Just found out I play upstream...

Discussion in 'Trumpet Discussion' started by russbellinger, Nov 9, 2010.

  1. russbellinger

    russbellinger New Friend

    Jun 30, 2010
    Fultonville, NY
    ...after assuming I've always been a downstream player.

    Over the past few years and many trumpet teachers, I've undergone changes ranging from air support to rebuilding my embouchure by moving from the side more to the center (horizontally) and positioning 50/50 vertically, where as before (while in high school) I was predominately 1/3 upper, 2/3 lower. I've been cursed with endurance issues, unreliable upper register...the list is endless.

    Recently I decided not to seek professional instruction after 5 different teachers couldn't really help my issue. Nearly every one suggested the time old answer (More air, blah, blah) and I assure you, I'm putting more than enough air into the horn. My issue is I don't think I'm directing the air right. I get up to F# at the top of the staff and bam, my lips stop vibrating.

    So my question is this: Would me setting up to play downstream even though I'm an upstream player cause these problems? Or is there a remedy for this that I'm overlooking? I'm in my third year of college, about to transfer to a 4 year university and I really need to figure out a course of action before it's too late. Musically, I can understand how pieces that I'm performing should sound. It seems that physically, I'm being held back. Any suggestions? I'd appreciate any input. :-)
    Last edited: Nov 9, 2010
  2. Brekelefuw

    Brekelefuw Fortissimo User

    Mar 21, 2006
    If your sound just stops at a note, you are probably overblowing or tensing up.
    I would forget about the upsteam/downstream thing and just focus on practicing. Paralysis by analysis.
  3. russbellinger

    russbellinger New Friend

    Jun 30, 2010
    Fultonville, NY
    See, that's what I thought too. But the thing that I really don't get, is this has been on going for about two weeks now (The note stopping part) and I don't notice any neck tension, jaw tension, tongue-stopping-airstream anything. My lip just stops vibrating. Air's still moving. It's almost as if I've "lost" G at the top of the staff and beyond.

    Maybe it is overblowing. So basically, I'm not meeting the resistance of the horn where the notes G and above sound in that partial? Sounds like I've got a week of trial and error ahead of me. This all has been happening so suddenly, I don't even know how it started. One day I can play C's above the staff loud and proud for everyone to hear, next day I'm in a practice room playing G scales and trying to get top of the staff G to sound.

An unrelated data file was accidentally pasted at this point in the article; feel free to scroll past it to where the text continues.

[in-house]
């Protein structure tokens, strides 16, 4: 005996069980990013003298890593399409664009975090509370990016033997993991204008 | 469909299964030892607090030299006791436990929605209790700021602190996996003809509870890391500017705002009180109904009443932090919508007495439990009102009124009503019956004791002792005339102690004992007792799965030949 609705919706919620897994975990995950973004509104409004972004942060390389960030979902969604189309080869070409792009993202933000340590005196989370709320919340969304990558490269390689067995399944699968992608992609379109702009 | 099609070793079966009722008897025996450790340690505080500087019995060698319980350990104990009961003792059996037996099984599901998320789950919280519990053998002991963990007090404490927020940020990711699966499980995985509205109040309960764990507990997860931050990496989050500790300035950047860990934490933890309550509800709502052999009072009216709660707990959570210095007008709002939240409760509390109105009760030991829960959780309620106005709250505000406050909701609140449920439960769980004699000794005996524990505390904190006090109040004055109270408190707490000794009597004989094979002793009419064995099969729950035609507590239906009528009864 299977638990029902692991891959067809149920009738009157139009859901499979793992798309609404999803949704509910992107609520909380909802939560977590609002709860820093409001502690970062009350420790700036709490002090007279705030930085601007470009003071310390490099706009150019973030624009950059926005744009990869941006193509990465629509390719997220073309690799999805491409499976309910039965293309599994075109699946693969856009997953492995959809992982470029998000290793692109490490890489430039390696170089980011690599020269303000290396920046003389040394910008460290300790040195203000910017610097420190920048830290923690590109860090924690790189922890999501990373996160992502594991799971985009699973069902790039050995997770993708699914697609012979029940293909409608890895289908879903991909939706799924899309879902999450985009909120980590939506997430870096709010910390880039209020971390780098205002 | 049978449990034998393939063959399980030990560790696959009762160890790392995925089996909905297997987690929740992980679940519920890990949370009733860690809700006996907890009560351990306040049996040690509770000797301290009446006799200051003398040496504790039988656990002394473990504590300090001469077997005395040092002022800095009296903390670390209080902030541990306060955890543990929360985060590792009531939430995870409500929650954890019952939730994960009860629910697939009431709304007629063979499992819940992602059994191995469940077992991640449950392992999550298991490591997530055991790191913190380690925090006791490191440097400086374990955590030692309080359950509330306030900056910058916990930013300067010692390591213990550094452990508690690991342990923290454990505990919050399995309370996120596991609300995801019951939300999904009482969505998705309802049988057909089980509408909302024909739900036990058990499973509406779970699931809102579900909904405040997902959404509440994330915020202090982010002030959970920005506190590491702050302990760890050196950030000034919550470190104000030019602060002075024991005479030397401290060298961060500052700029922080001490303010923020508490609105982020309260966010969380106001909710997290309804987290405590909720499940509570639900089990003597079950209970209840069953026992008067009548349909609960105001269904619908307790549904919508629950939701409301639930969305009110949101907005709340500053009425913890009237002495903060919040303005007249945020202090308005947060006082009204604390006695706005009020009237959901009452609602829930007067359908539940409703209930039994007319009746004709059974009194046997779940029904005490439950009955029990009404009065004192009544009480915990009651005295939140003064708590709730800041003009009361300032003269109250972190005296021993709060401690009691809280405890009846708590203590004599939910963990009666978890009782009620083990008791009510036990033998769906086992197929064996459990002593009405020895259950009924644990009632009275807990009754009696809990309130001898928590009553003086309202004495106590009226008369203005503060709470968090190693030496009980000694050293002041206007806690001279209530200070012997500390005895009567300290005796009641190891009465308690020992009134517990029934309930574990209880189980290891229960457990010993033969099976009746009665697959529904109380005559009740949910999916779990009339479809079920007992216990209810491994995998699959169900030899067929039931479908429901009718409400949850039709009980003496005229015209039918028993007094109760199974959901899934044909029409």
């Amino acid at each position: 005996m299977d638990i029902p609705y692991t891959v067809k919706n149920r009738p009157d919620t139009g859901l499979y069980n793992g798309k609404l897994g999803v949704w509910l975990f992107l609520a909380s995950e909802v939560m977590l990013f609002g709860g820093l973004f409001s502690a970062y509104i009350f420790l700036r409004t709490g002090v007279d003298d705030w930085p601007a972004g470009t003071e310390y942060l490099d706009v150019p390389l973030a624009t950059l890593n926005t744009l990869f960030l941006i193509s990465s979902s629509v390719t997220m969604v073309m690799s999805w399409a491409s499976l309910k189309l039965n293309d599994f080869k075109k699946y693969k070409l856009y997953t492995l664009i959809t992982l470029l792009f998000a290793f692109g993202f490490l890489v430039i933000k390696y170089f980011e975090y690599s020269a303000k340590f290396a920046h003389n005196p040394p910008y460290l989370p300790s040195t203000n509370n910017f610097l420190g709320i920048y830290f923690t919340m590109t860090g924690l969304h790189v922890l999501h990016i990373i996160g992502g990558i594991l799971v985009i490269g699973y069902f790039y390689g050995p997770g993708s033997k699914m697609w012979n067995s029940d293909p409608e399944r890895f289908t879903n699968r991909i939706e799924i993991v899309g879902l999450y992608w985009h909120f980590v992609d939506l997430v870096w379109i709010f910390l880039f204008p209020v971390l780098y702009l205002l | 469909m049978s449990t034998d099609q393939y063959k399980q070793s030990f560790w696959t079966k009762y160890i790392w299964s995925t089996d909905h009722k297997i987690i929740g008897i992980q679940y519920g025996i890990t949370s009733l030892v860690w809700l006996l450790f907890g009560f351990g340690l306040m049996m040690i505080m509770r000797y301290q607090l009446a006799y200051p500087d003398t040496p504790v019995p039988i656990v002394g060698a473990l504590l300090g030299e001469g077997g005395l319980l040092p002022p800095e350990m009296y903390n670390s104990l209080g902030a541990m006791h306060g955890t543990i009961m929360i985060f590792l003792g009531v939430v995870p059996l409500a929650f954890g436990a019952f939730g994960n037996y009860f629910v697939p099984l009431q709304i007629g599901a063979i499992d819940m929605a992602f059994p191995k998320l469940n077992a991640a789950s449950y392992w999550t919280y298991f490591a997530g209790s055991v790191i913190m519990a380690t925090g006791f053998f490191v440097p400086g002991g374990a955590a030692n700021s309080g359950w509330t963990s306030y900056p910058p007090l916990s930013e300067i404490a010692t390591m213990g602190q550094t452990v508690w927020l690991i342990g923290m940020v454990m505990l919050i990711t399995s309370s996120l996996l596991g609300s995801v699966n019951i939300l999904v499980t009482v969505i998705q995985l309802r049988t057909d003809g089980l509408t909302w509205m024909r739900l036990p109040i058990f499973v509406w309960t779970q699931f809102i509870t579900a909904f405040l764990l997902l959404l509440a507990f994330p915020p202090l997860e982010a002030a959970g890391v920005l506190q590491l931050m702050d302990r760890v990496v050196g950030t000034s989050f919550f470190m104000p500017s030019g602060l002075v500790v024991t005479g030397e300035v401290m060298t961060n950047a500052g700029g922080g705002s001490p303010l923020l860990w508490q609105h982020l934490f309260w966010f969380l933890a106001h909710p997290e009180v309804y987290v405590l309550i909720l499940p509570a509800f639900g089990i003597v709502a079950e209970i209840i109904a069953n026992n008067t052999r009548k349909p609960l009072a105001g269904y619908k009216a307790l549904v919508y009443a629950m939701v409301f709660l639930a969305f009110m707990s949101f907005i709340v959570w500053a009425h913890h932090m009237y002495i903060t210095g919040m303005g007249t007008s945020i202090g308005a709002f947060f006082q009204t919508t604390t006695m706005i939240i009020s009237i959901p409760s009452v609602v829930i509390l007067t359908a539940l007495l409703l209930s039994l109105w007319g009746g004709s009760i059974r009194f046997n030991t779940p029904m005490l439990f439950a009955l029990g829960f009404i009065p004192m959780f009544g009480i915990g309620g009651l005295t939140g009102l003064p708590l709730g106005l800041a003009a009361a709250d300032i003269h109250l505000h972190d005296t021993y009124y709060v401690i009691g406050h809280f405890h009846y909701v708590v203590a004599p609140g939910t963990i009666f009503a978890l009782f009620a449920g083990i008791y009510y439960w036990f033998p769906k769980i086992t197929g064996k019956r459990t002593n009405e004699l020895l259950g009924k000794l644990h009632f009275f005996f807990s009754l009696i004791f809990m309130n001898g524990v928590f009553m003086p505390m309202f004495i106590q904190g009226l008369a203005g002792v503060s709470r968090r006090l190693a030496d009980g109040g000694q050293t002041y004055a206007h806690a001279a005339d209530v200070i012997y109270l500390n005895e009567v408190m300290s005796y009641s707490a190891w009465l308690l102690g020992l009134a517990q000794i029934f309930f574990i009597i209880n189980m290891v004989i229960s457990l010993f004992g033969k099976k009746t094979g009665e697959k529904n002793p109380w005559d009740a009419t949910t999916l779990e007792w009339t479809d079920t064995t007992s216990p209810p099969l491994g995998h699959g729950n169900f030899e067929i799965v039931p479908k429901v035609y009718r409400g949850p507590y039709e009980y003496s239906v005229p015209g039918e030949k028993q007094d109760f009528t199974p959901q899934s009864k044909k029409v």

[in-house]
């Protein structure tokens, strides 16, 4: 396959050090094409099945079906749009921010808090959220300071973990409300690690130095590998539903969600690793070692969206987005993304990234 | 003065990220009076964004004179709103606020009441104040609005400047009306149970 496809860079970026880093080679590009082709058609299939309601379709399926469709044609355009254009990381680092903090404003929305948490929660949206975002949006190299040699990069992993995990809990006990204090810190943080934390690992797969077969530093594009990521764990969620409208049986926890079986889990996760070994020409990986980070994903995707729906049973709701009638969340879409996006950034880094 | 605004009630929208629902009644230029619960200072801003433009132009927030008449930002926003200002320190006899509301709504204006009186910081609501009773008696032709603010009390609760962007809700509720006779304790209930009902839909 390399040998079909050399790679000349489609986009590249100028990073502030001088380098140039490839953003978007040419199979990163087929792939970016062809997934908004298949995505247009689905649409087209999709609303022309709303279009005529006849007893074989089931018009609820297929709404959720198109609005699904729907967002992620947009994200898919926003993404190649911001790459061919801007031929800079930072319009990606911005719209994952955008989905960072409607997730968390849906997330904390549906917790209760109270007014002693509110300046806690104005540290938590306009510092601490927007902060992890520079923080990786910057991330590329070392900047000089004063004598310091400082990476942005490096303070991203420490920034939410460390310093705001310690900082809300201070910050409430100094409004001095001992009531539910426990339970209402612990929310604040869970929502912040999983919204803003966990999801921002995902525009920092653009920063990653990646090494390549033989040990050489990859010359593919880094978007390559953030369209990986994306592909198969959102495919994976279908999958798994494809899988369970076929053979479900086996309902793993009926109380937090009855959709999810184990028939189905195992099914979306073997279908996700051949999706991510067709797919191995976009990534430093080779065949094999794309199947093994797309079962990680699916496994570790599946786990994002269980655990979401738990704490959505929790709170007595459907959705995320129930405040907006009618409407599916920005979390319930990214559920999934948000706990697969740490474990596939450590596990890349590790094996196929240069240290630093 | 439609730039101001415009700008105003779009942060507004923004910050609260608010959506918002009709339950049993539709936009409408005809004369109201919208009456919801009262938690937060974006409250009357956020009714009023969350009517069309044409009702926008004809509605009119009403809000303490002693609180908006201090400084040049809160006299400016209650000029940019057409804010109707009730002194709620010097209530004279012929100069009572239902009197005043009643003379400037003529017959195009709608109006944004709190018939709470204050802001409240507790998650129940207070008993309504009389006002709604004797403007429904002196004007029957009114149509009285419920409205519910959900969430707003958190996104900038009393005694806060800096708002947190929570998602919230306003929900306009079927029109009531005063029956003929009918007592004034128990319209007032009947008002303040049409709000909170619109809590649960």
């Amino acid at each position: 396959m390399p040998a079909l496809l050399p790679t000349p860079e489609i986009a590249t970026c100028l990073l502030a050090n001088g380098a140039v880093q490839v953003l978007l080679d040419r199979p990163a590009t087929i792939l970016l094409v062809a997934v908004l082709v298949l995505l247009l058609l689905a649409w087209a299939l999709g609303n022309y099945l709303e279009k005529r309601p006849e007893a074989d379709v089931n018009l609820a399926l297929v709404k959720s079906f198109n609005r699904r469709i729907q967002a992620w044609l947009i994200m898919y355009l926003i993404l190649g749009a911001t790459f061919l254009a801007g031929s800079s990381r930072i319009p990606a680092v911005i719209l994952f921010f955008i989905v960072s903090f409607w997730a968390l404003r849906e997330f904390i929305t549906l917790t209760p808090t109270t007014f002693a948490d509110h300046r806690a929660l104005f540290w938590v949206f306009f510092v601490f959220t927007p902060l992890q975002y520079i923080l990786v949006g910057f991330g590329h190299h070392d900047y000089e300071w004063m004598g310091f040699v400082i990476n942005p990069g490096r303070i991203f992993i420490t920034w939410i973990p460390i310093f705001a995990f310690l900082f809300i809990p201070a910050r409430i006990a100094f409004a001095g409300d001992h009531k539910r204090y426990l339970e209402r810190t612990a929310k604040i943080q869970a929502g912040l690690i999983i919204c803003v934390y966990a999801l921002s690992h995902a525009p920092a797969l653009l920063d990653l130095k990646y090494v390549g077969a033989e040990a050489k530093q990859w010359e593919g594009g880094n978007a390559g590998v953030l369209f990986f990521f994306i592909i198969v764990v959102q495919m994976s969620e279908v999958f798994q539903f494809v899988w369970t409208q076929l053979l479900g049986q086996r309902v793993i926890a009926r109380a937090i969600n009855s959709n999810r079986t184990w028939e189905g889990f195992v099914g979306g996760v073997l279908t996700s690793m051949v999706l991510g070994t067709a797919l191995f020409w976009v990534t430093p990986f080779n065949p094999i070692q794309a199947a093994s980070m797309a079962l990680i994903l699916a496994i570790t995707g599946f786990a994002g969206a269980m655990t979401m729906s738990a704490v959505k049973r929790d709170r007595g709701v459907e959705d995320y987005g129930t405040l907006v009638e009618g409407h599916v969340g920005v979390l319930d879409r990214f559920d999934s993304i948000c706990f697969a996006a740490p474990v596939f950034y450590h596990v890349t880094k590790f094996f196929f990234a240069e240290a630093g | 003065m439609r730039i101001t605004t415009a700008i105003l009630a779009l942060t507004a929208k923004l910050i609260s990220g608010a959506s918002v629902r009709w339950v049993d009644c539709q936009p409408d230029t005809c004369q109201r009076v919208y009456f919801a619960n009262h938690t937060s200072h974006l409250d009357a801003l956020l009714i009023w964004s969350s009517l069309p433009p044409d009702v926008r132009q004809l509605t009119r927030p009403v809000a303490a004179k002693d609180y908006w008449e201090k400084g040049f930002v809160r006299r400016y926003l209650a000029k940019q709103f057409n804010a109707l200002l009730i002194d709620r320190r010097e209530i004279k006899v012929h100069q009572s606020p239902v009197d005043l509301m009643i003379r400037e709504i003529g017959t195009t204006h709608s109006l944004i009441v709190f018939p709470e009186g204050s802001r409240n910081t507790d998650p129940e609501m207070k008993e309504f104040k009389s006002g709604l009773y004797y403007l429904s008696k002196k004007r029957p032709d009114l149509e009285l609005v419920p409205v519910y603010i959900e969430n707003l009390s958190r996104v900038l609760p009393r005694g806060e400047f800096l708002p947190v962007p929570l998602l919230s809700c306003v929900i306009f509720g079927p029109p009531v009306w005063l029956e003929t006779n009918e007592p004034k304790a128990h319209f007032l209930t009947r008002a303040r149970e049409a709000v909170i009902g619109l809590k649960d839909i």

4. SmoothOperator

    SmoothOperator Mezzo Forte User

    Jul 14, 2010
  5. veery715

    veery715 Utimate User

    Mar 6, 2007
    Ithaca NY
    If your vibration stops but your air is moving, then your aperture is open and there is no reason for vibration. Work on using a closed (lips touching) aperture and soft breath attacks.
  6. russbellinger

    russbellinger New Friend

    Jun 30, 2010
    Fultonville, NY
    I don't seem to be able to play as quietly or as loudly. p-f, rather than pp-ff.

    The breath attacks is something I'm new to hearing. I might have to try that next.

    I'm going to have a quick lesson before a big band rehearsal with my old teacher to see if he can figure anything out about this.
  7. leftmid7

    leftmid7 Mezzo Piano User

    Sep 21, 2010
    Franklin, TN
    This may sound elementary but are you sure nothing's wrong with your horn? I had a spit valve cork off just slightly one time and couldn't figure it out but it messed up the whole flow of air through the horn.

    If you were playing above staff C just fine before, that doesn't make any sense. Have you tried playing on someone else's horn just to see?
  8. russbellinger

    russbellinger New Friend

    Jun 30, 2010
    Fultonville, NY
    Yes, and I have 2 other horns that I checked on to make sure.

    The lesson went well, we determined that I was playing with too wide an aperture and that, coupled with me not wetting my lips a bit before playing, was the main reason the recent embouchure move wasn't working to it's fullest. It's day two, and now I have most of my range back and was stronger than I'd been in the two weeks previous.
  9. Ed Kennedy

    Ed Kennedy Forte User

    Nov 18, 2006
    You are talking Rinehardt Pivot System. Contact Rich Willey at Boptism Music. He can put you in contact with a Rinehardt teacher in your area.
  10. rowuk

    rowuk Moderator Staff Member

    Jun 18, 2006
    Pardon me while I smile. Day two doesn't mean a damn thing. Bad habits take weeks, months, years to correct. Good habits that didn't work are no different. Post again in a month. You will have a real story to tell then.

    If it is that easy, then you were only messing around or must have practiced no more than 15 minutes a day prior to the "change". If you were working hard, there is a whole lot still in front of you.

    Just be patient. That and preserverance are the key to getting on the right track.

    Up and downstream are two VERY different ways to play.

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